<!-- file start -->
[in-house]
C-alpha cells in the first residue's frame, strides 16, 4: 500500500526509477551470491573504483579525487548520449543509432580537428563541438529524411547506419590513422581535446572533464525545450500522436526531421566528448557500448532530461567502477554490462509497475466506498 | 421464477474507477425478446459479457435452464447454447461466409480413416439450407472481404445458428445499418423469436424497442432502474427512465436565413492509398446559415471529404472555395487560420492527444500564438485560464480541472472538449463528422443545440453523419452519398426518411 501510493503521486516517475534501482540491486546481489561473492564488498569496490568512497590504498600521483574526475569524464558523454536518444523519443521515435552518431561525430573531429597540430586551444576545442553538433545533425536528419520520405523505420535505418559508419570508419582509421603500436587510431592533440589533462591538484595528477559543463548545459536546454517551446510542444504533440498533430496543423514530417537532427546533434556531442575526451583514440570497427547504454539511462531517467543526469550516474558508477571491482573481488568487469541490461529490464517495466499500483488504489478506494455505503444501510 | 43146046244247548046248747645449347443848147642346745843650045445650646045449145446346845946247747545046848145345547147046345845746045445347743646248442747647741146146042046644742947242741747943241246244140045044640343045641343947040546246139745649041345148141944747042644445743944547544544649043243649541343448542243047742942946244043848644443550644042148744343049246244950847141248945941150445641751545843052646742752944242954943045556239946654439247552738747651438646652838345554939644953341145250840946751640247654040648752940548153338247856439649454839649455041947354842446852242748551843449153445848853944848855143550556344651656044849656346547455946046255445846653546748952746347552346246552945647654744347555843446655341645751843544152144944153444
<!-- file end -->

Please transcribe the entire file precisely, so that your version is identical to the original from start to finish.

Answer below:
[in-house]
C-alpha cells in the first residue's frame, strides 16, 4: 500500500526509477551470491573504483579525487548520449543509432580537428563541438529524411547506419590513422581535446572533464525545450500522436526531421566528448557500448532530461567502477554490462509497475466506498 | 421464477474507477425478446459479457435452464447454447461466409480413416439450407472481404445458428445499418423469436424497442432502474427512465436565413492509398446559415471529404472555395487560420492527444500564438485560464480541472472538449463528422443545440453523419452519398426518411 501510493503521486516517475534501482540491486546481489561473492564488498569496490568512497590504498600521483574526475569524464558523454536518444523519443521515435552518431561525430573531429597540430586551444576545442553538433545533425536528419520520405523505420535505418559508419570508419582509421603500436587510431592533440589533462591538484595528477559543463548545459536546454517551446510542444504533440498533430496543423514530417537532427546533434556531442575526451583514440570497427547504454539511462531517467543526469550516474558508477571491482573481488568487469541490461529490464517495466499500483488504489478506494455505503444501510 | 43146046244247548046248747645449347443848147642346745843650045445650646045449145446346845946247747545046848145345547147046345845746045445347743646248442747647741146146042046644742947242741747943241246244140045044640343045641343947040546246139745649041345148141944747042644445743944547544544649043243649541343448542243047742942946244043848644443550644042148744343049246244950847141248945941150445641751545843052646742752944242954943045556239946654439247552738747651438646652838345554939644953341145250840946751640247654040648752940548153338247856439649454839649455041947354842446852242748551843449153445848853944848855143550556344651656044849656346547455946046255445846653546748952746347552346246552945647654744347555843446655341645751843544152144944153444